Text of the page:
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Korean Dtente, Then What?

Listen closely, and you can hear an iceberg from the cold war melting on the Korean Peninsula.

Still armed for war, the two Koreas are nonetheless warming up to each other as they build on agreements from their historic summit last June.

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The first family reunions since the 1950-53 war were held last month, with two more expected in coming months. Plans for a rail link across the world's most heavily armed border are on track. And North Korea has even signaled it welcomes American soldiers staying put for the sake of regional stability.

Keeping GIs in the region is important because the prospect of reduced military tensions between the Koreas is already altering the balance of power between the neighboring giants of China, Russia, and Japan.

All three have historically battled for influence in the region, with Korea as pawn. It was the Korean standoff during the cold war, along with the presence of 37,000 GIs, that helped keep old antagonisms at bay.

But like Europe after German reunification, these three giants are seeking a new role in Northeast Asia as the Koreas edge toward peace.

A Russia-Japan summit this week failed to end an islands dispute which keeps them technically at war. Historical hostility between China and Japan erupted again when Japan wanted to link its massive economic aid to Beijing to territorial concerns.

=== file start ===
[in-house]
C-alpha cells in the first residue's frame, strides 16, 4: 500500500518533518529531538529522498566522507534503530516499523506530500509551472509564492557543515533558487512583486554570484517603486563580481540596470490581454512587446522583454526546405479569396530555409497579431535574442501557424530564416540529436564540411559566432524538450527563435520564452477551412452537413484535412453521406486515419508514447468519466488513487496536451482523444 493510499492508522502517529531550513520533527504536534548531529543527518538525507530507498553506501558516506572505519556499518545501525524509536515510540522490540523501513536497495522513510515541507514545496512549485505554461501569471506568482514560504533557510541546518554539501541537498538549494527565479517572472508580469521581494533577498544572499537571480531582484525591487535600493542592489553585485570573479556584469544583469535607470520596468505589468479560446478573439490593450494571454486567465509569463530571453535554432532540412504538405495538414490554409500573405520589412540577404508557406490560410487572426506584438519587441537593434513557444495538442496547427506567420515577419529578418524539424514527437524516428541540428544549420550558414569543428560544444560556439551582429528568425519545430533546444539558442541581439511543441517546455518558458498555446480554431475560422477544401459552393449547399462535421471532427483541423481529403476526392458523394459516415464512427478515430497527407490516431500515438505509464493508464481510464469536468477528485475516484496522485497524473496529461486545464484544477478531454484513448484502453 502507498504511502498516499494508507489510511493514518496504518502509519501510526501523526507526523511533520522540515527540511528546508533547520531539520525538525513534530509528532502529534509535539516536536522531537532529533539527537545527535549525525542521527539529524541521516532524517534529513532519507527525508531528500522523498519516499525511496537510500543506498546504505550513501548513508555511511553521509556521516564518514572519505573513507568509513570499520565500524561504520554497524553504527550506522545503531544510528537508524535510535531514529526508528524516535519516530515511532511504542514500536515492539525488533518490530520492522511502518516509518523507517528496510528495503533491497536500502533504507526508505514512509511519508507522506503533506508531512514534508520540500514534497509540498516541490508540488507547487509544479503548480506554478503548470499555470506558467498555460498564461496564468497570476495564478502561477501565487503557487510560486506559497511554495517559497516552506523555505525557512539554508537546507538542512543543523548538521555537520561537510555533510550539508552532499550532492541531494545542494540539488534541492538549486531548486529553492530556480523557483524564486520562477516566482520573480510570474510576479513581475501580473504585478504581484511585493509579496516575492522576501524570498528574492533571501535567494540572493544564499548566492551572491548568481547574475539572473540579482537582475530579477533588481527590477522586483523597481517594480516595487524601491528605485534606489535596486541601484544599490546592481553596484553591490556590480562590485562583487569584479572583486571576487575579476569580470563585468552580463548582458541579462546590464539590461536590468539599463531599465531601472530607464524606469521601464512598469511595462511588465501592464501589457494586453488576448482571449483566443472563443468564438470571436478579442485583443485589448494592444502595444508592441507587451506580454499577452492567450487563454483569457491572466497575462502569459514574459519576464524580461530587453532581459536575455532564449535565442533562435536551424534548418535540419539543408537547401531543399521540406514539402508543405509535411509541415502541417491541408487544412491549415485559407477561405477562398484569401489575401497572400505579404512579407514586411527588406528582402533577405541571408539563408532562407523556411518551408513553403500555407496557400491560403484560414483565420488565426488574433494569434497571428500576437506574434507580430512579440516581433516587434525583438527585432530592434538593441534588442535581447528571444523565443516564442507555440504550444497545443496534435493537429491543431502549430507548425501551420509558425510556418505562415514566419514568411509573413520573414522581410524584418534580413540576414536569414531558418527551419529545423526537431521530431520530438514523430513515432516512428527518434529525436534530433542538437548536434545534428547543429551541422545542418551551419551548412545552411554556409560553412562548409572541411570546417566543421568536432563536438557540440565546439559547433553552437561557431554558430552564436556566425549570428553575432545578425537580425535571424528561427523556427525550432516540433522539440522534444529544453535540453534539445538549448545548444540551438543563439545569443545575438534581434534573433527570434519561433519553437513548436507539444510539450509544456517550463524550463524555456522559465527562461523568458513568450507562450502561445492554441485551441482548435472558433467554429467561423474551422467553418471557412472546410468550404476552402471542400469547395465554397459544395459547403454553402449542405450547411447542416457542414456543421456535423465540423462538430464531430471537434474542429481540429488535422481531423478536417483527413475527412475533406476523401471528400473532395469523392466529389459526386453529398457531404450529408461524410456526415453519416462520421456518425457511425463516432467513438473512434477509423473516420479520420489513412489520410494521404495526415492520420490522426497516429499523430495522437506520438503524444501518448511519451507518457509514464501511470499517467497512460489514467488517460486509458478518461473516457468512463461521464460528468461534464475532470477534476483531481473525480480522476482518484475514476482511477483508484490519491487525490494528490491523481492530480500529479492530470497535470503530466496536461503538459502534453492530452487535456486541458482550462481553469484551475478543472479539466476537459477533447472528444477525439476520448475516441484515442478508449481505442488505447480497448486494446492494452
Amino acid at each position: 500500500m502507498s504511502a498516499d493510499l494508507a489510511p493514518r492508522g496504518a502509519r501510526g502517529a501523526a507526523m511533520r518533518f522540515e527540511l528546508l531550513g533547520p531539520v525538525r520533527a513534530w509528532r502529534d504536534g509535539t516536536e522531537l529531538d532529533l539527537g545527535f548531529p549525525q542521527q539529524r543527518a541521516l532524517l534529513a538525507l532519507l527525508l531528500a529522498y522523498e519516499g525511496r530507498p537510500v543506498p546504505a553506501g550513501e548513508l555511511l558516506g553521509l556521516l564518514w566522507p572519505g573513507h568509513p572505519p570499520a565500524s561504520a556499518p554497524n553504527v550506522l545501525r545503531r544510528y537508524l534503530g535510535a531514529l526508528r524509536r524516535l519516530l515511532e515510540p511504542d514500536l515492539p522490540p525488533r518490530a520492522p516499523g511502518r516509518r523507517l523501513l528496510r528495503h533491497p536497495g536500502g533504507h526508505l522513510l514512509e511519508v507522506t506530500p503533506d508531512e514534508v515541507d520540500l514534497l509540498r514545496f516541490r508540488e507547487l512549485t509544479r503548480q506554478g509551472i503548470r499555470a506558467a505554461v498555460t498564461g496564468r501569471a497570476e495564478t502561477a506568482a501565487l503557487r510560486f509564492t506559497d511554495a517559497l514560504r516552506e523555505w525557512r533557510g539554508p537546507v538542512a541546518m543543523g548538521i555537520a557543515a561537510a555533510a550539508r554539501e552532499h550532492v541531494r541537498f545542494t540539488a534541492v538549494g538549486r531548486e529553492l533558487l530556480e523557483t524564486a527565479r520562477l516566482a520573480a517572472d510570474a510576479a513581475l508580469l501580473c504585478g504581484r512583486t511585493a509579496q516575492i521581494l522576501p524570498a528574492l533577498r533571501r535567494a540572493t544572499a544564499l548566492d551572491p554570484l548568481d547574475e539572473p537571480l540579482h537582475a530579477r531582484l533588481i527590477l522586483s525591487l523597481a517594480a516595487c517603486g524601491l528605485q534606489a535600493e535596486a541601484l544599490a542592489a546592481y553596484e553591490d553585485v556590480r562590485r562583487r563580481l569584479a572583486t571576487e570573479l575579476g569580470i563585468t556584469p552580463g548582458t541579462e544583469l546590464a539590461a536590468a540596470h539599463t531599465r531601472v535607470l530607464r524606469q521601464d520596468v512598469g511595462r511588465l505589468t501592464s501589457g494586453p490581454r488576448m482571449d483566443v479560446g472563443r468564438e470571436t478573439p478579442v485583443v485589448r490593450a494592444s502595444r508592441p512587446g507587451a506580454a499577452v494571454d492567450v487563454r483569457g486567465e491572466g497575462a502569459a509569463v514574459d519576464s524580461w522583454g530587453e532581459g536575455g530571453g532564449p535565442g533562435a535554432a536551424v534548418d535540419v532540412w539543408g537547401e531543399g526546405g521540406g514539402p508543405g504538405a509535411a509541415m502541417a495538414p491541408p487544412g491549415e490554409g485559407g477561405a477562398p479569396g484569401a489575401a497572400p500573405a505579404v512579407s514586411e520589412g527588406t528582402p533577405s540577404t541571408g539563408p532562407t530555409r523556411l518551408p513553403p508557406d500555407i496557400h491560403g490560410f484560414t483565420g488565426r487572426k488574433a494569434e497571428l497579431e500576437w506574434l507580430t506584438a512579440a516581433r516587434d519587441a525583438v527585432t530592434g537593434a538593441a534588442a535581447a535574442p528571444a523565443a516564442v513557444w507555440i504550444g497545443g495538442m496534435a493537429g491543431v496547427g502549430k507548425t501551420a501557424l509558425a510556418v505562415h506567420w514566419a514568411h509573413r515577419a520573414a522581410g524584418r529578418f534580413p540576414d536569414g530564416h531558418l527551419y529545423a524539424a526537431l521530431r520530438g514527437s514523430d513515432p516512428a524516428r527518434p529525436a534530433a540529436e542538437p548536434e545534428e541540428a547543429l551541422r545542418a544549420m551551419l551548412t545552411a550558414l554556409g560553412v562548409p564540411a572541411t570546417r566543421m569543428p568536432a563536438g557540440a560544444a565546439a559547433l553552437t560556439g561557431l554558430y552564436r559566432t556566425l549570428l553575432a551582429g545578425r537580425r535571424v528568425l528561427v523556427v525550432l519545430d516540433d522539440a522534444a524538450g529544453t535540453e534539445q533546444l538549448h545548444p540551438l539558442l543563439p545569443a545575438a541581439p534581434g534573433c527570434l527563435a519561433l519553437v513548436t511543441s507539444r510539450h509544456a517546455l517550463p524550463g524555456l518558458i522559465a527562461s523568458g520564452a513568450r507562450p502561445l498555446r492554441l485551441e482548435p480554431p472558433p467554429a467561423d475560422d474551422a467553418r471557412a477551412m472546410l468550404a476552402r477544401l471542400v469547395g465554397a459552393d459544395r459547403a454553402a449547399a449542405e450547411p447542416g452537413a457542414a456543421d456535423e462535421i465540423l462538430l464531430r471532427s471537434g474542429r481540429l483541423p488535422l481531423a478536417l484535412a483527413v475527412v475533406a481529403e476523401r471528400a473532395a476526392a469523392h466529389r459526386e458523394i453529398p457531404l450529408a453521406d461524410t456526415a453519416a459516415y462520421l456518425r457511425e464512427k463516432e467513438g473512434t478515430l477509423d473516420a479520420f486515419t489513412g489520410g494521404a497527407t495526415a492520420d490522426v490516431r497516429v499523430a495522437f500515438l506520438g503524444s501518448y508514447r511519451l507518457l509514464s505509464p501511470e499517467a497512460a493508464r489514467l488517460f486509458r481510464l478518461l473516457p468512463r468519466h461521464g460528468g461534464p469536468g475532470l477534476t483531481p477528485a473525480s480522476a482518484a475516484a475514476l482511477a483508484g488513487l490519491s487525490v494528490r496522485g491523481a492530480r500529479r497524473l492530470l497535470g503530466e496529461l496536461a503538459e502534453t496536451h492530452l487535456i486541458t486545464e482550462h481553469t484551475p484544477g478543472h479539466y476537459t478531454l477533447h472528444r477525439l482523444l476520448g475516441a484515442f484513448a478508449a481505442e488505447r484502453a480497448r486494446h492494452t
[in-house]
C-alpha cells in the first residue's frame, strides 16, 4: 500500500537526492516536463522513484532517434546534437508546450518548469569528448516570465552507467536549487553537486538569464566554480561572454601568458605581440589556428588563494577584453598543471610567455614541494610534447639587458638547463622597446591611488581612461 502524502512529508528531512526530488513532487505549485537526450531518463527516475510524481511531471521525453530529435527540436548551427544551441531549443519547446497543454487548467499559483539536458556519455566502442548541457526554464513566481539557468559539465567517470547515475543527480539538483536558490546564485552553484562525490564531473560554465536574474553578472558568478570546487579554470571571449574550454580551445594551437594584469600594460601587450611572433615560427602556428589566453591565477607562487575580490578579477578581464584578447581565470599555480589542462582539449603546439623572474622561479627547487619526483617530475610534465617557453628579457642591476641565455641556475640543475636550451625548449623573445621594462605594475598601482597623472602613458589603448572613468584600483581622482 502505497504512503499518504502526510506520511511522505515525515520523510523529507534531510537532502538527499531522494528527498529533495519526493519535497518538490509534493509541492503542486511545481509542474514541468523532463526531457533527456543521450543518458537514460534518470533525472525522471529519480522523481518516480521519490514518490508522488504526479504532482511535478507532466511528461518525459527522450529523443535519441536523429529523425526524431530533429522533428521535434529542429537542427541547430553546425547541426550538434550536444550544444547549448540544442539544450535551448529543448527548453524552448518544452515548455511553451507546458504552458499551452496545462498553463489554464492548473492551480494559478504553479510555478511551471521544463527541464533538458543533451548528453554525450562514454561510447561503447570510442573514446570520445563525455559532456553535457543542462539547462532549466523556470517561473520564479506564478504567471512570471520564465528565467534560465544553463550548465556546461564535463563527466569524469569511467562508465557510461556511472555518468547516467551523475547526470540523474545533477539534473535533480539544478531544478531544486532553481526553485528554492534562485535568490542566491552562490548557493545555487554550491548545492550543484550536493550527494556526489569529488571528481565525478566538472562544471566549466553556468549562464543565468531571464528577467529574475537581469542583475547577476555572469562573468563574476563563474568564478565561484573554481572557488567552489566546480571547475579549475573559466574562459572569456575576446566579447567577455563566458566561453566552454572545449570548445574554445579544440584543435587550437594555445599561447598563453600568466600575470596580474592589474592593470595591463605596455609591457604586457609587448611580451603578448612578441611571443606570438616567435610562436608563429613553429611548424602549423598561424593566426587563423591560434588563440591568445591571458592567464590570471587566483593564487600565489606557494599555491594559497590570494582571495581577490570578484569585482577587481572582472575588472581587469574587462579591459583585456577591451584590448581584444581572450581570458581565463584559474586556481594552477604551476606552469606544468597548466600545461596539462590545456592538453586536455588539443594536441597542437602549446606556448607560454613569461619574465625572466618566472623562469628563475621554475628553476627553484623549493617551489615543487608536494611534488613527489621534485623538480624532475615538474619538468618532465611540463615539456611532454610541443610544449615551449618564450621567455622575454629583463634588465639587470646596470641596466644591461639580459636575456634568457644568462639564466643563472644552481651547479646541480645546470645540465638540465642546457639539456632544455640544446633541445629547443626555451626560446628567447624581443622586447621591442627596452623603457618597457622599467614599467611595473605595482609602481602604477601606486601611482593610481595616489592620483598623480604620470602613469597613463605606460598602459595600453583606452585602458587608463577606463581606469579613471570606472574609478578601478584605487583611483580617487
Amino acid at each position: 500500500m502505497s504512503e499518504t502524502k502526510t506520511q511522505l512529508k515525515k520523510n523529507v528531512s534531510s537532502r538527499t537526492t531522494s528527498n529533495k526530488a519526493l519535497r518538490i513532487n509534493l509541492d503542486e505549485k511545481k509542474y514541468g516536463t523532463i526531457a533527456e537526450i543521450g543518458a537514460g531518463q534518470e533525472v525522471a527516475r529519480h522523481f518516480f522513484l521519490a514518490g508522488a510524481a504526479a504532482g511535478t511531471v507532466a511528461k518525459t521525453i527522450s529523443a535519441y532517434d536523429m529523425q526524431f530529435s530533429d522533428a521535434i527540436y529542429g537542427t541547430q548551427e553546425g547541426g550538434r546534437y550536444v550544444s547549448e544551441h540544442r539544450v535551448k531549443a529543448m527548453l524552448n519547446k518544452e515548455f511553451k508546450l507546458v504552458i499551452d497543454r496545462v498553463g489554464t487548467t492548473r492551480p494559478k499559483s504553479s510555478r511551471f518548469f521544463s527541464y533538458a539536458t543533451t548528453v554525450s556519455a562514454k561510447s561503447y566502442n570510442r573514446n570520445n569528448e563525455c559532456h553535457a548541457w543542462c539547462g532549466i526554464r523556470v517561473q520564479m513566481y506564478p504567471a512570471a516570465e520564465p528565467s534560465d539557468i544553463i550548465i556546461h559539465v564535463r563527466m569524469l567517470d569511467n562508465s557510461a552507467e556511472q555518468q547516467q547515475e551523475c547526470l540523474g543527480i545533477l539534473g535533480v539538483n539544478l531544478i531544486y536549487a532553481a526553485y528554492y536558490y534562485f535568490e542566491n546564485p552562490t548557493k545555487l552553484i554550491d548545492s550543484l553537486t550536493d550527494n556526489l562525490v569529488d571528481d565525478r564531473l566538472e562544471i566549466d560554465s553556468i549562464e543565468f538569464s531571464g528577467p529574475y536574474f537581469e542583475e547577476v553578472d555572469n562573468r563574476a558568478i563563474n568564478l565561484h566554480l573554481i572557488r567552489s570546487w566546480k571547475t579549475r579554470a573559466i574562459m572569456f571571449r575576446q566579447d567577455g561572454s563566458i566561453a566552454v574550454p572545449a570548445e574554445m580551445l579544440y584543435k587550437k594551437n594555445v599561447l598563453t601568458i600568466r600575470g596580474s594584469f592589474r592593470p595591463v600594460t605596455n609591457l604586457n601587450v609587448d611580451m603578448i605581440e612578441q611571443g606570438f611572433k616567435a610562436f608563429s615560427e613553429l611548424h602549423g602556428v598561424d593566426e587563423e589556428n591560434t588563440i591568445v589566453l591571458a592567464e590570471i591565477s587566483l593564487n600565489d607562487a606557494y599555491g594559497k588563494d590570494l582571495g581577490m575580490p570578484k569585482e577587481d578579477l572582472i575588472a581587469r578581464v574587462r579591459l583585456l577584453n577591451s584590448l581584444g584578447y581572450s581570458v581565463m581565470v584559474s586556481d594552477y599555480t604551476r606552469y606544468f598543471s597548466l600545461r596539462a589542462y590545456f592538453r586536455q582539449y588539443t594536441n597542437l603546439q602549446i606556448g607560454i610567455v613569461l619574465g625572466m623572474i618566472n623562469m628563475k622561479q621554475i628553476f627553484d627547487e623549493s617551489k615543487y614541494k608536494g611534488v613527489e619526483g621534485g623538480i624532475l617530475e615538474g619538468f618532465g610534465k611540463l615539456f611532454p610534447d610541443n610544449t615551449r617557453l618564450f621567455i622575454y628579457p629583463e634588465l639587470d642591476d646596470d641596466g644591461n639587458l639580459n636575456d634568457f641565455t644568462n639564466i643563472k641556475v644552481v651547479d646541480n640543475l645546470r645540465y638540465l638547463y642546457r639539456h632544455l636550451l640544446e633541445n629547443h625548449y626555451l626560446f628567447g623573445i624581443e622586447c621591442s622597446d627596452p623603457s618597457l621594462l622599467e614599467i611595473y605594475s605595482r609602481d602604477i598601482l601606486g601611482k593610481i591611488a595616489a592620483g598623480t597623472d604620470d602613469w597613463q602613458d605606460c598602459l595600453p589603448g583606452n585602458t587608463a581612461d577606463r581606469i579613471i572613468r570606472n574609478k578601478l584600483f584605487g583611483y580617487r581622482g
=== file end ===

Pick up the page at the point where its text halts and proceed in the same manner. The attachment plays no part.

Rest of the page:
And a threat from North Korea's missiles has pushed Japan to think of a missile-defense system. That would also reduce its vulnerability to China's missiles - a military leverage that the Chinese don't want to lose.

So much hangs on the small steps toward peace between the Koreas, especially the North's negotiations with the US to shelve its missile program.

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Past attempts at dtente have failed when the North proved duplicitous. That's why it's important in coming months to see if it seeks food aid and investment only to boost its forces, but refuses to make security concessions, such as setting up a hotline or holding military talks.

Another test is whether North Korea's Kim Jong Il will make a reciprocal trip to the South. This second summit would signal that the hermit-like North and its reclusive leader are coming in from the cold.

North Korea can expect outside help only if it helps itself first.

(c) Copyright 2000. The Christian Science Publishing Society